|Representation of Sheppard re Powell|
|Court||Court of Appeal|
|Full case name||Representation of Sheppard re Powell|
|Decided||30 March 2021|
|Prior action(s)||Re Powell (2018)|
|Appealed from||Royal Court|
|The Clameur de Haro cannot be used to prevent court eviction orders being issued|
|Decision by||Sir William Bailhache|
|Concurrence||James McNeill QC|
George Bompas QC
|Clameur de Haro|
Representation of Sheppard re Powell is a Jersey Court of Appeal case relating to eviction injunctions. The case resolved around Powell raising a Clameur de Haro to prevent eviction and Sheppard appealed against the subsequent automatic injunction preventing eviction. The court ruled that a Clameur could not be used to block court orders and fined Powell £50 for incorrect usage.
Caroline Powell was a homeowner in St Brelade. She was subject to insolvency proceedings that included repossession of her house. She applied to the Royal Court in 2018 for remise de biens. The application failed and Powell was deemed to have made cession générale to any rights.An appeal to the Court of Appeal ruled that Powell had a "precarious interest" in the property and was granted remise de biens to sell the property to pay creditors but she refused to allow people to view the house. The Jurats ruled that interest expired on 27 November 2020 after the Royal Court ruled the Sheppards to be tenants apres dégrèvement after purchasing the house and ordered the Viscount of Jersey to oversee eviction procedures.
On 27 February 2021, when officers of the Viscount visited Powell to issue the eviction notice, Powell raised the Clameur de Haro, an ancient Norman legal right, by kneeling and stating the Clameur and then reciting The Lord's Prayer in French.According to law, an interim injunction was automatically in force and the officers were obliged to stop until the matter could be adjudicated. This was the first time in twenty one years that a Clameur de Haro was raised in Jersey.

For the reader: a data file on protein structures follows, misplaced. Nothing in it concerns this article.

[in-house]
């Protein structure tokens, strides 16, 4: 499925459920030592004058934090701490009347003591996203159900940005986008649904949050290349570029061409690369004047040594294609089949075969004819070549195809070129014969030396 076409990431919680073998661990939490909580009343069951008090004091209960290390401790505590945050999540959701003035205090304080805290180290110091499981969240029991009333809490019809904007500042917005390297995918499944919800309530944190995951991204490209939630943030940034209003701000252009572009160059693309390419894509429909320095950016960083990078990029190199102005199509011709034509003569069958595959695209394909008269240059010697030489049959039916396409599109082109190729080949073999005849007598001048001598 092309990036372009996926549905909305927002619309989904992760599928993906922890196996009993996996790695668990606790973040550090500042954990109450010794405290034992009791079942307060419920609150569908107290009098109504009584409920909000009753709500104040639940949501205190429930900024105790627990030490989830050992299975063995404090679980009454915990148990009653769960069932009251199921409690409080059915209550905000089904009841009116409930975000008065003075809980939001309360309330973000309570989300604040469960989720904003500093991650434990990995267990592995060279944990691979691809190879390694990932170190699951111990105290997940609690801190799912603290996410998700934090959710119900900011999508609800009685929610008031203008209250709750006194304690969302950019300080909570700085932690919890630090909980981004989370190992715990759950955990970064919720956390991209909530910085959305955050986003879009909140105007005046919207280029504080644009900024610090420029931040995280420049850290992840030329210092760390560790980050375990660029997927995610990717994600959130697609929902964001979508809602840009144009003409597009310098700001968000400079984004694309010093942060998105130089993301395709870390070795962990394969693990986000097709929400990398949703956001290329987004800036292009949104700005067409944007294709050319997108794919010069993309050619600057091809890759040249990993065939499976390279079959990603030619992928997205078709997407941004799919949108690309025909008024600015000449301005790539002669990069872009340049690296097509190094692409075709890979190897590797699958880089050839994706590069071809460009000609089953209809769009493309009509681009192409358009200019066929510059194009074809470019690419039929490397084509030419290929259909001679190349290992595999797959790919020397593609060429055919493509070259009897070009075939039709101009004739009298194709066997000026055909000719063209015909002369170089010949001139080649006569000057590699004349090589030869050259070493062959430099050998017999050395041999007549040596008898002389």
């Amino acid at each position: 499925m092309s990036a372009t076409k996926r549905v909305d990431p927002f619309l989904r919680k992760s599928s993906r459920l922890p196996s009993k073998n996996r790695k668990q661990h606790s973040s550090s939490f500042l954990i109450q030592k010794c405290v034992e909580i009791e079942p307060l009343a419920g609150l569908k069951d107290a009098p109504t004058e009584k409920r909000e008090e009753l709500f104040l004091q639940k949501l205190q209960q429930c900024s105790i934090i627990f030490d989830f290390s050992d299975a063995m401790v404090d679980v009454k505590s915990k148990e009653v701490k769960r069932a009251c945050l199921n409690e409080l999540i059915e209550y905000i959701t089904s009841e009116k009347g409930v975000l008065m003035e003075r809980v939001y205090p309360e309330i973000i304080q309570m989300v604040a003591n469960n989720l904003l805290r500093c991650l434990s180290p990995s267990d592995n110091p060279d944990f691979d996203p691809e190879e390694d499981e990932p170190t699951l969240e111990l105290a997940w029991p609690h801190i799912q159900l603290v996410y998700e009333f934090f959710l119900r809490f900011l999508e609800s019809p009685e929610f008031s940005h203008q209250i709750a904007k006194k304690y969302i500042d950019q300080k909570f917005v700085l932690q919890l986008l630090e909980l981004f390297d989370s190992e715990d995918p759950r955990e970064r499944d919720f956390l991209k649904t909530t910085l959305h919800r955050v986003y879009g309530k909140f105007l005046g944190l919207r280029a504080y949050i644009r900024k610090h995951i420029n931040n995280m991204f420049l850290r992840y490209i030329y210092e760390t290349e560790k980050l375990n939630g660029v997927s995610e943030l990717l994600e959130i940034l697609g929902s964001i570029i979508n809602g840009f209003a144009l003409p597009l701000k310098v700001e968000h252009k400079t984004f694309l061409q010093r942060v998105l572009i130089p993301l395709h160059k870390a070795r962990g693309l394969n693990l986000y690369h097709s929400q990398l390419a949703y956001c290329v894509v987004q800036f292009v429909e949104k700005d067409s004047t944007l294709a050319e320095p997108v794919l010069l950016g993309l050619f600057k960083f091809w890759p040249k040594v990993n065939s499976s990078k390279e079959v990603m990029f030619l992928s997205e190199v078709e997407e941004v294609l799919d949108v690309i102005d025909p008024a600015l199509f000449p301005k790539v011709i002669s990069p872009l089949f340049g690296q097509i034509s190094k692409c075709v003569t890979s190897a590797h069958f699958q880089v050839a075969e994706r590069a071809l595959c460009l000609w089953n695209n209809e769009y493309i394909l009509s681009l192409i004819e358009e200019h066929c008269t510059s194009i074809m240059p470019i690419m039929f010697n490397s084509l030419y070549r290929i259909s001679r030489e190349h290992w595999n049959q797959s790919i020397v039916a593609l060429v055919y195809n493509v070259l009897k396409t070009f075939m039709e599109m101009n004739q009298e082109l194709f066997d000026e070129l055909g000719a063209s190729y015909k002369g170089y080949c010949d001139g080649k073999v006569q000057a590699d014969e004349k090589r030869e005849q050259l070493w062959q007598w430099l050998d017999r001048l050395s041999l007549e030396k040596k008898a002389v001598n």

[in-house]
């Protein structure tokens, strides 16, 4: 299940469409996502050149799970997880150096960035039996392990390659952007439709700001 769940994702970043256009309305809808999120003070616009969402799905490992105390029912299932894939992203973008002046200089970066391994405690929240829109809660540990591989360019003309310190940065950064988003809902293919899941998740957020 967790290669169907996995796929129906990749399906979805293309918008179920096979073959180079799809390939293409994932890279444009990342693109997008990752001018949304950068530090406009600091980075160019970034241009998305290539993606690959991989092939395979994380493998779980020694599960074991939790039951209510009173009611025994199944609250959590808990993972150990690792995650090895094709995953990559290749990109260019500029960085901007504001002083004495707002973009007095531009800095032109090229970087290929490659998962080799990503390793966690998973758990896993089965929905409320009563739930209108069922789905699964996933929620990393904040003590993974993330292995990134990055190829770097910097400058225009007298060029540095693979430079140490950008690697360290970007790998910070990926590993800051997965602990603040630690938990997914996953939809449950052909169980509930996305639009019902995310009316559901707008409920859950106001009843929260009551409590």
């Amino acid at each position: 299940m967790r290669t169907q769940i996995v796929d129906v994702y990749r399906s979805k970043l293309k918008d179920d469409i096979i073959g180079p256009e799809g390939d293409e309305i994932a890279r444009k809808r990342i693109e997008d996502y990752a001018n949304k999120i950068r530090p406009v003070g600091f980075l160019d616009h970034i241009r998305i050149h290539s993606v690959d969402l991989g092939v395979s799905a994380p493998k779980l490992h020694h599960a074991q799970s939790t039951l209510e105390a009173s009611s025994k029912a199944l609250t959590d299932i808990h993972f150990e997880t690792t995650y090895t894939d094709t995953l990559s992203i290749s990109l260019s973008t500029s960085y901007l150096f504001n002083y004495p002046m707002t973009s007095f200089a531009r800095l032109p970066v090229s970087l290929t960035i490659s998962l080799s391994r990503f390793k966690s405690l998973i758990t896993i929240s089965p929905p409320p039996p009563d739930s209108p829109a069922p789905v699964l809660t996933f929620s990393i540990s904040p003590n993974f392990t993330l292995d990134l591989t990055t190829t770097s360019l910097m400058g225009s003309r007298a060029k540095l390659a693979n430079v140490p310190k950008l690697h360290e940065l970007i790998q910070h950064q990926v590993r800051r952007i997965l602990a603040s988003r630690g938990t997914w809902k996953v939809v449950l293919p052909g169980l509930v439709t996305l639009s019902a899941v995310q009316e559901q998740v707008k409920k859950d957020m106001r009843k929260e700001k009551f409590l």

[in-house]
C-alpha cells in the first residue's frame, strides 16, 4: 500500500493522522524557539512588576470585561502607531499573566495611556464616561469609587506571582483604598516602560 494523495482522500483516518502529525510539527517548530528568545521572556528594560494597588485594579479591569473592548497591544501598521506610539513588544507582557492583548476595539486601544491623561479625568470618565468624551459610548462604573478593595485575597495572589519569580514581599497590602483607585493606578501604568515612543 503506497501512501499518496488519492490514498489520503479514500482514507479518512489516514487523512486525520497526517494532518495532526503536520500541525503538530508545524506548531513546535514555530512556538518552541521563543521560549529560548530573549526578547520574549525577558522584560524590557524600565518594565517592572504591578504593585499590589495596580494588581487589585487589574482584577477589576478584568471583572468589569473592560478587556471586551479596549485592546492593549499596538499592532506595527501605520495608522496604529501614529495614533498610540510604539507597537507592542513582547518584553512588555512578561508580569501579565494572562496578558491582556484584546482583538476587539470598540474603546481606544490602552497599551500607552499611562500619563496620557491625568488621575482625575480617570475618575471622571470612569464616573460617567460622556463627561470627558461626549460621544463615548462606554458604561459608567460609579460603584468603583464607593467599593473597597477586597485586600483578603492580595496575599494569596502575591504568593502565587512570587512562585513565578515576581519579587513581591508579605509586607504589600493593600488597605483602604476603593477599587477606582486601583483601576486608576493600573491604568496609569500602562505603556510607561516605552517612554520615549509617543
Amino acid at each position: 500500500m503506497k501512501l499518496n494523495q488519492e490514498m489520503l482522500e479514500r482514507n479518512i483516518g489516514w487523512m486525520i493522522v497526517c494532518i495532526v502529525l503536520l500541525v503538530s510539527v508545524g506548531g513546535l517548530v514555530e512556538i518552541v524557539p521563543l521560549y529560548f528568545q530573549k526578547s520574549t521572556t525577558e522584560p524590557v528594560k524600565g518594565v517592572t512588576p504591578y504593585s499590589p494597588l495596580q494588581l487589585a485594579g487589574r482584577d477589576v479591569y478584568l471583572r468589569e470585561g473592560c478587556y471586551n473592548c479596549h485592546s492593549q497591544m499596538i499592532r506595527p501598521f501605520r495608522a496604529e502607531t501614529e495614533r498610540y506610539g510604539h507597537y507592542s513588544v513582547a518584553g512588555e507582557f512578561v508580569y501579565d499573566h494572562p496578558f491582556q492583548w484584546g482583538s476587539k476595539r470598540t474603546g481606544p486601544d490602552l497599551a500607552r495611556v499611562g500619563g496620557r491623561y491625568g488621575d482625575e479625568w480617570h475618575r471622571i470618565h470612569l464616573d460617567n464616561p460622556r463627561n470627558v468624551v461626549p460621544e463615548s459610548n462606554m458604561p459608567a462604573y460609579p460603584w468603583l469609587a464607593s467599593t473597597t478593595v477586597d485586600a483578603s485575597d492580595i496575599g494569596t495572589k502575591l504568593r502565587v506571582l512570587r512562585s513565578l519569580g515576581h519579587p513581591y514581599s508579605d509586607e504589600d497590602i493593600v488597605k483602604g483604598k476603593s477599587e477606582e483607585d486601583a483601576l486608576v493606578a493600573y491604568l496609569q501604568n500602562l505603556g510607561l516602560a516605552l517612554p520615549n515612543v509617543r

The case was heard at the Royal Court after the property owner applied to the court to have the injunction lifted. The deputy Bailiff presided over the case.The Sheppards argued that the Clameur was used incorrectly as all it did was prevent the officers handing over the eviction notice. Powell responded stating that the Royal Court judgement affirming the eviction process was made without her present and using incorrect evidence. The deputy Bailiff, basing his judgement upon the last time the Clameur was raised in 2000, ruled that the Clameur had been raised unlawfully as the officers were acting under the order of the court which could not be challenged using this legal mechanism and accordingly fined Powell £50 for incorrect usage and banned her from raising the Clameur in relation to this again.
Powell indicated she intended to appeal to the Court of Appeal on the grounds that her case was distinct enough to distinguish from the 2000 case and that there had been deception in the gaining of the original eviction ruling.The appeal was heard by Commissioners Sir William Bailhache, James McNeill QC and George Bompas QC. The court affirmed the judgement that this was an inappropriate use of the Clameur as Powell had no legal title to the property. Commissioner Balliache described the case as "hopeless from the outset" though he stated Powell could appeal to the Judicial Committee of the Privy Council but that she would face an "uphill battle". They also granted Sheppard's request for costs for what Sheppard's attorney argued was a "frivolous and vexatious" lawsuit.
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